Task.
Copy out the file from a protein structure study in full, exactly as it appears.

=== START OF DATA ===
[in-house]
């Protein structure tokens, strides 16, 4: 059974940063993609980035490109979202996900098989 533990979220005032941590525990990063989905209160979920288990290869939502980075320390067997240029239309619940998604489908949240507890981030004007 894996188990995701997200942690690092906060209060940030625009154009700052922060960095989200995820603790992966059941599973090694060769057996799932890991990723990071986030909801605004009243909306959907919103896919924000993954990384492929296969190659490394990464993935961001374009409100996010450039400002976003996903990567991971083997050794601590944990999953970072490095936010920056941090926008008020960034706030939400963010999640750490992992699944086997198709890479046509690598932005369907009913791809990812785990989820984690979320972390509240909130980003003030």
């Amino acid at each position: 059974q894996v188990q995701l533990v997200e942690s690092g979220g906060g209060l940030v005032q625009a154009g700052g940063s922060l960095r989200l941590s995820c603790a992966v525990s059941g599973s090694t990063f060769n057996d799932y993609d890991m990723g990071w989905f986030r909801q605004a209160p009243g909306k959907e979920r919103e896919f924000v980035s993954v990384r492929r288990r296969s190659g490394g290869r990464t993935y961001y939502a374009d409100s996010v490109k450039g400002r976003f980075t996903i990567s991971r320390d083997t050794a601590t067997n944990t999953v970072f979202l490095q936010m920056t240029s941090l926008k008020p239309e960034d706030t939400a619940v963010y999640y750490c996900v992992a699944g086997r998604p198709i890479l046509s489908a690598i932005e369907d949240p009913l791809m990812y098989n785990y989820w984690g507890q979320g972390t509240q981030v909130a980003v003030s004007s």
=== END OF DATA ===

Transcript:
[in-house]
């Protein structure tokens, strides 16, 4: 059974940063993609980035490109979202996900098989 533990979220005032941590525990990063989905209160979920288990290869939502980075320390067997240029239309619940998604489908949240507890981030004007 894996188990995701997200942690690092906060209060940030625009154009700052922060960095989200995820603790992966059941599973090694060769057996799932890991990723990071986030909801605004009243909306959907919103896919924000993954990384492929296969190659490394990464993935961001374009409100996010450039400002976003996903990567991971083997050794601590944990999953970072490095936010920056941090926008008020960034706030939400963010999640750490992992699944086997198709890479046509690598932005369907009913791809990812785990989820984690979320972390509240909130980003003030």
């Amino acid at each position: 059974q894996v188990q995701l533990v997200e942690s690092g979220g906060g209060l940030v005032q625009a154009g700052g940063s922060l960095r989200l941590s995820c603790a992966v525990s059941g599973s090694t990063f060769n057996d799932y993609d890991m990723g990071w989905f986030r909801q605004a209160p009243g909306k959907e979920r919103e896919f924000v980035s993954v990384r492929r288990r296969s190659g490394g290869r990464t993935y961001y939502a374009d409100s996010v490109k450039g400002r976003f980075t996903i990567s991971r320390d083997t050794a601590t067997n944990t999953v970072f979202l490095q936010m920056t240029s941090l926008k008020p239309e960034d706030t939400a619940v963010y999640y750490c996900v992992a699944g086997r998604p198709i890479l046509s489908a690598i932005e369907d949240p009913l791809m990812y098989n785990y989820w984690g507890q979320g972390t509240q981030v909130a980003v003030s004007s």